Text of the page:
Tag Archives: perspective

“Be Still…”

“Be Still...”

“In transitions, we must learn to be still. Being still is, in part, about learning to be comfortable with ambiguity.”
― Janet Rebhan

These are the words that echo through my head, as I consider this recent image and the events over the past several months and yesterday evening. I find myself standing here once more, drinking in the beauty and the quiet, as the world goes on about me. But here, in this place, in this moment, I am still. I am still and the quiet of the forest surrounds me, nourishes me, makes me aware of its life. In this small part of my world, I am at peace.

The contrast between the dark tree trunks and the bright sun soaked forest floor, as well the bright green ferns, still lush among the fallen leaves, makes me consider all the extremes we are faced with and how they can coexist in this small, quiet place and make the whole scene beautiful.

Be Still…, also echoes the verses of a favourite hymn, and reminds me that I am part of an incredible creation and that there is peace in faith as well.

This is my refuge, my quiet place, and affords me the ability to be still, even though I can’t be there right now. I’m hoping this little glimpse affords you that stillness as well.

Nikon D800
Tamron SP 70-200mm f/2.8 Di VC USD
 @ 75 mm
1/4 sec, f/14.0, ISO 200

High resolution image can be viewed on 500px

For more images like this, please visit my Facebook page:
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“Let Me Get This Straight”

“Let Me Get this Straight”

“The tree which moves some to tears of joy is in the eyes of others only a green thing that stands in the way. Some see nature all ridicule and deformity… and some scarce see nature at all. But to the eyes of the man of imagination, nature is imagination itself.”
― William Blake

At first, this image was in my ‘discard’ pile. The bend and tilt of the trees bothered me and I could not get it ‘straight’. I realized that the wobble , though distracting to me,  was OK and that there were wonderful textures and movement in this image once I reconsidered the image as a whole.

This image was made on the same day as the rest of what I am now referring to as my “God-light” series. As you can see, the sunlight is abundant and the forest floor is strewn with golden leaves. Yet, small patches of green still linger. A beautiful day to absorb this scene.

This got me considering how many other things and people we may relegate to our ‘discard’ pile when first impressions discomfort us. In future, I intend to remind myself of this image and consider the many reasons how these trees got their bend in the first place.

I love the quote: “Art, brings comfort to the disturbed and disturbs the comfortable”.
I find it becoming a bit of a mantra for me of late.

Nikon D800
Tamron SP 70-200mm f/2.8 Di VC USD
 @ 70 mm
1/5sec, f/14.0, ISO 200

High resolution image can be viewed on 500px

For more images like this, please visit my Facebook page:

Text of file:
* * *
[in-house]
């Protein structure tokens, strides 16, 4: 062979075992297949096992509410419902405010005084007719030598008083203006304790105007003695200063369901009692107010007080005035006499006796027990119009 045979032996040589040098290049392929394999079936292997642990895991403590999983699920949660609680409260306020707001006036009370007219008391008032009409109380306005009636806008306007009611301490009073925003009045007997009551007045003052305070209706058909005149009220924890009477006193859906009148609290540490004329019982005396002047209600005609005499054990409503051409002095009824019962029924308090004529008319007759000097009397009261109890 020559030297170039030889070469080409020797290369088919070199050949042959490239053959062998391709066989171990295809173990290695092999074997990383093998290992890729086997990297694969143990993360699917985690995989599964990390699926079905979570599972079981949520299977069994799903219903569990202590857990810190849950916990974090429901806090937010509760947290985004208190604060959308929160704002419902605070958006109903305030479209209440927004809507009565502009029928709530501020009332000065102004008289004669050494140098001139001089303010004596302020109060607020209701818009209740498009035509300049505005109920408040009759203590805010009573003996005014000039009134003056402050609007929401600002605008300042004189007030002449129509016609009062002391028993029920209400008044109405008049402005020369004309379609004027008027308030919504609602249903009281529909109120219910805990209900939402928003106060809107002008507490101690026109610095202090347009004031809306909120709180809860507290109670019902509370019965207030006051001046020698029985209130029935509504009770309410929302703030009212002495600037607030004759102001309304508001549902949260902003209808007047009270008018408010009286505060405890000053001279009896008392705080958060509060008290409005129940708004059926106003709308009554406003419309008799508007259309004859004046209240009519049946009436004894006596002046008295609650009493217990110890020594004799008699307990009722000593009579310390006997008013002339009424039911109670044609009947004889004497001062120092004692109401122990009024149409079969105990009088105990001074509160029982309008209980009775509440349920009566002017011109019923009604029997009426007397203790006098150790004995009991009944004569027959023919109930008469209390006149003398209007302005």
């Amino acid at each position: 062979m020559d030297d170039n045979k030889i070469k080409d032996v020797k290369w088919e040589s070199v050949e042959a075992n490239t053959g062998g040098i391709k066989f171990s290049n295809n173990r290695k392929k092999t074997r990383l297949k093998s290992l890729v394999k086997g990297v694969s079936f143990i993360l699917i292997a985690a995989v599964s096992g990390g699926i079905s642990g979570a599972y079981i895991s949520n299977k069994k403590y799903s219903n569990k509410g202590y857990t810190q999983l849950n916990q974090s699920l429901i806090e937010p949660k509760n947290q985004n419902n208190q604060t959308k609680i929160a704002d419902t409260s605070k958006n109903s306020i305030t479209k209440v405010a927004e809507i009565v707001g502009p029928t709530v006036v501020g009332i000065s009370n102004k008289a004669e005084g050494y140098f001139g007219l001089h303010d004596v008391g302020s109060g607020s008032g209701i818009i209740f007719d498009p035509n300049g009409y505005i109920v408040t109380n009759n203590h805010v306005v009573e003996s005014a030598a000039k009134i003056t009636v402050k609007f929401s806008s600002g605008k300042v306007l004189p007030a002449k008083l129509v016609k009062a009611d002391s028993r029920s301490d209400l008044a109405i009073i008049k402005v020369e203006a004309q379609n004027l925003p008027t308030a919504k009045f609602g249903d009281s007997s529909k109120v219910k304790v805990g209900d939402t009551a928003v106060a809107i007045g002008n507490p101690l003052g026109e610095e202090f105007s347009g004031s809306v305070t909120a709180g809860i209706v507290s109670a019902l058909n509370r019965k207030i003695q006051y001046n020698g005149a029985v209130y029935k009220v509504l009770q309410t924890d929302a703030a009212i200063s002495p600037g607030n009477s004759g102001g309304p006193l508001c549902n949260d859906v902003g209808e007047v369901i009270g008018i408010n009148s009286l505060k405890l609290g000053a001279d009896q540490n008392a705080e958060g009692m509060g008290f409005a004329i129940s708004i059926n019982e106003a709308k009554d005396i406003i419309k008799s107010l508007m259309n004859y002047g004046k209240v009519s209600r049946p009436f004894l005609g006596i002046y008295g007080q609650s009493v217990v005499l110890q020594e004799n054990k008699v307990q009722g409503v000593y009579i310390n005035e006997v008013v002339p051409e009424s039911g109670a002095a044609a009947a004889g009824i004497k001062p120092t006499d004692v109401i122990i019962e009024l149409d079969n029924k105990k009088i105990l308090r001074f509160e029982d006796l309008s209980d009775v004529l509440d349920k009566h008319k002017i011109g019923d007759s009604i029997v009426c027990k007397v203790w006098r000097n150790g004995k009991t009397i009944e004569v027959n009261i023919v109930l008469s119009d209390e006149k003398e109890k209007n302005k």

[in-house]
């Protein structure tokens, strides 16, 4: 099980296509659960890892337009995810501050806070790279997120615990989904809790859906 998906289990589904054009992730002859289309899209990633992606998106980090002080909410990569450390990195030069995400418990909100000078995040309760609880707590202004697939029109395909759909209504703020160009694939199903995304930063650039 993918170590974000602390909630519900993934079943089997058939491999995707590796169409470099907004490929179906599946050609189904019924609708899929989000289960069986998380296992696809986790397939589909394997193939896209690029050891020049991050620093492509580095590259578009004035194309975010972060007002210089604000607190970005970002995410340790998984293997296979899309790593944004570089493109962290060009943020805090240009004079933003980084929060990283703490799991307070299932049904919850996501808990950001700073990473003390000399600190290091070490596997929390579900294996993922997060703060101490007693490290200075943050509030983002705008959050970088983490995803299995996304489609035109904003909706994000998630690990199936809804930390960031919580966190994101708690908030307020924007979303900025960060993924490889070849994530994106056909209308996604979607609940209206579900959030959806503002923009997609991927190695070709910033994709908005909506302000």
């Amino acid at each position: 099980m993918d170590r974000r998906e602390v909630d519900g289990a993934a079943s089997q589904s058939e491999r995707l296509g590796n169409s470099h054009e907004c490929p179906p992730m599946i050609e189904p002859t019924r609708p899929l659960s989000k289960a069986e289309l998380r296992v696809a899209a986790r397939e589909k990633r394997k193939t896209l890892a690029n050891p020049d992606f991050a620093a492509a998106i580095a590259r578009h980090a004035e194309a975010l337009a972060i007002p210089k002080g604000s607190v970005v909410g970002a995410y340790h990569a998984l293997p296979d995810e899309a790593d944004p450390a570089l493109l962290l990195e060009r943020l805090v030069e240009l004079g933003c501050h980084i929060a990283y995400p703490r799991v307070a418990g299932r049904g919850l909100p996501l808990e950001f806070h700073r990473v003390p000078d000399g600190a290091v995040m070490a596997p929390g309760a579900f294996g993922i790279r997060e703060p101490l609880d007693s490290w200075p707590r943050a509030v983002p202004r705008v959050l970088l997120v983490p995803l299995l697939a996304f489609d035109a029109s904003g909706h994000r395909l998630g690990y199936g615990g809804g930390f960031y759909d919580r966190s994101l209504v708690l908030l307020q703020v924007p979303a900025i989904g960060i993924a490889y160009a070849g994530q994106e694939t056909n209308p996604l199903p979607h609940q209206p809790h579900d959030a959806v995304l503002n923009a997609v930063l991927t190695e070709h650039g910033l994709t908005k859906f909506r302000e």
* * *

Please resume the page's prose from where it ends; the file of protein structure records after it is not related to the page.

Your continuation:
https://www.facebook.com/EdLehming
or my website (some images available for purchase)
http://www.edlehming.com

“Stand”

“Stand”

“If I am brave enough to stand against those who have been groomed by fear, I will recognize that where I get knocked down is all about where life begins, and has nothing to do with where it ends.”
― Craig D. Lounsbrough

Although not as bright and sunshiney as my previous images, this one still echoes the spirit of the forest and provides me with thoughts on life and my world. As filtered sunlights drifts down from above, filtered green and yellow, and falls in patches on the leaf strewn ground, shadows reach out, and certain trees show their own particular colours, some bright gold, while others reflect the sky in muted blues, and others loom darkly. In the background, bright sunlight reflects from bright yellow leaves. The trees ‘stand’ tall in the forest reaching towards the sunshine, encircling the brown leaves.

A ‘stand ‘ is also an expression for a group of trees, particularly aspens, who share common root system. While not the case here, with the mix of pine, maple, and oak. I still like the name because it instills multiple images in my mind.

Nikon D800
Tamron SP 70-200mm f/2.8 Di VC USD
 @ 70 mm
1/4 sec, f/20.0, ISO 200

High resolution image can be viewed on 500px

For more images like this, please visit my Facebook page:
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or my website (some images available for purchase)
http://www.edlehming.com

“Common Burdock”

“Common Burdock”

“Do not allow any negativity or ugliness in your surroundings, or anybody at all, destroy your confidence or affect your growth as a blooming flower. It is very normal for one ugly weed to not want to stand alone.”
― Suzy Kassem

The bane of all dog owners and hikers. These ‘stick to everything’ seeds of the common burdock are really quite an ingenious way to transport seeds long distances. For those unfamiliar with ‘burrs’, the spiky balls are tipped with a hook, which easily catches on anything rubbing against the plant. The hooks cling with amazing force and are very difficult to remove. When long haired dogs run through a patch of these, the result for the dog owner is usually hours of manually picking the burrs from the animal’s fur.

The hooks work very well, and I believe are the inspiration for Velcro. This makes long distance seed dispersal possible since they do not easily dislodge, but rather, break off over time.